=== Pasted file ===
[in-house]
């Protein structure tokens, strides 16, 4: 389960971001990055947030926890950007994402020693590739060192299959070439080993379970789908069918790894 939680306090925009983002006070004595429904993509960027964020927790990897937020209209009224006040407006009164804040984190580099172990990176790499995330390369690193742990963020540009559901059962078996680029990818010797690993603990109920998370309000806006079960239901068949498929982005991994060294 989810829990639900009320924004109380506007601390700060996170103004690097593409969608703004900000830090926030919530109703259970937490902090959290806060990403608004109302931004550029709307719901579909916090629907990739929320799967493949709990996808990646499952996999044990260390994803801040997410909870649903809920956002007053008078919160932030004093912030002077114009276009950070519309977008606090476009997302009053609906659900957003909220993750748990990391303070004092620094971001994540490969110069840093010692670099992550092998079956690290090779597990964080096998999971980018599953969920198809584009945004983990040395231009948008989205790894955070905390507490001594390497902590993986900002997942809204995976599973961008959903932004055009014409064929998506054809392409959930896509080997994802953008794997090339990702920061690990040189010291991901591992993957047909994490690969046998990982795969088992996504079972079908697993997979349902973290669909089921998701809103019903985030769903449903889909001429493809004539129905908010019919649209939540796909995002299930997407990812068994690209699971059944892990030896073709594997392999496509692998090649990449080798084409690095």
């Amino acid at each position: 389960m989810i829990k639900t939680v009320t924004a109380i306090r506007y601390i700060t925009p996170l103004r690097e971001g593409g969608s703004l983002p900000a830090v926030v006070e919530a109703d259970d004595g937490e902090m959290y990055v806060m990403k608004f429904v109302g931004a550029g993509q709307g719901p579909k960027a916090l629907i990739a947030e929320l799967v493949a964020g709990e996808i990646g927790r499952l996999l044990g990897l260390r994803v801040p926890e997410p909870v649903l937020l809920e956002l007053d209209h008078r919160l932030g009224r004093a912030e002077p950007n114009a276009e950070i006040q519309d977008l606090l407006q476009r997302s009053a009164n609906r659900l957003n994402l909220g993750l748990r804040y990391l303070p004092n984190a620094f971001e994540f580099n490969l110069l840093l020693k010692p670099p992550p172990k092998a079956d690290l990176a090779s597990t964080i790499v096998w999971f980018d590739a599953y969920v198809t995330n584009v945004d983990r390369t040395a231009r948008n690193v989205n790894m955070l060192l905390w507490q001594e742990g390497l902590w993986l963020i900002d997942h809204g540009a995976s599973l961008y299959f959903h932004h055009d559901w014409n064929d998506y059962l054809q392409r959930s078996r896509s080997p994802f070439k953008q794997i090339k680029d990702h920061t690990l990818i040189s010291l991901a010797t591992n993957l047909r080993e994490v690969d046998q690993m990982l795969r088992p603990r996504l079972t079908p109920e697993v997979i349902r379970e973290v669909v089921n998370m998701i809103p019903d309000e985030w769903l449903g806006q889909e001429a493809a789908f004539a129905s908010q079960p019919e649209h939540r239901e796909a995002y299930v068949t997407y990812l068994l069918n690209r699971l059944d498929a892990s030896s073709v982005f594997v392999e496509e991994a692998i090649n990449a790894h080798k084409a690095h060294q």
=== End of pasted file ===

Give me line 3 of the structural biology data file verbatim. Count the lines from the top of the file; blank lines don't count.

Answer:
């Amino acid at each position: 389960m989810i829990k639900t939680v009320t924004a109380i306090r506007y601390i700060t925009p996170l103004r690097e971001g593409g969608s703004l983002p900000a830090v926030v006070e919530a109703d259970d004595g937490e902090m959290y990055v806060m990403k608004f429904v109302g931004a550029g993509q709307g719901p579909k960027a916090l629907i990739a947030e929320l799967v493949a964020g709990e996808i990646g927790r499952l996999l044990g990897l260390r994803v801040p926890e997410p909870v649903l937020l809920e956002l007053d209209h008078r919160l932030g009224r004093a912030e002077p950007n114009a276009e950070i006040q519309d977008l606090l407006q476009r997302s009053a009164n609906r659900l957003n994402l909220g993750l748990r804040y990391l303070p004092n984190a620094f971001e994540f580099n490969l110069l840093l020693k010692p670099p992550p172990k092998a079956d690290l990176a090779s597990t964080i790499v096998w999971f980018d590739a599953y969920v198809t995330n584009v945004d983990r390369t040395a231009r948008n690193v989205n790894m955070l060192l905390w507490q001594e742990g390497l902590w993986l963020i900002d997942h809204g540009a995976s599973l961008y299959f959903h932004h055009d559901w014409n064929d998506y059962l054809q392409r959930s078996r896509s080997p994802f070439k953008q794997i090339k680029d990702h920061t690990l990818i040189s010291l991901a010797t591992n993957l047909r080993e994490v690969d046998q690993m990982l795969r088992p603990r996504l079972t079908p109920e697993v997979i349902r379970e973290v669909v089921n998370m998701i809103p019903d309000e985030w769903l449903g806006q889909e001429a493809a789908f004539a129905s908010q079960p019919e649209h939540r239901e796909a995002y299930v068949t997407y990812l068994l069918n690209r699971l059944d498929a892990s030896s073709v982005f594997v392999e496509e991994a692998i090649n990449a790894h080798k084409a690095h060294q």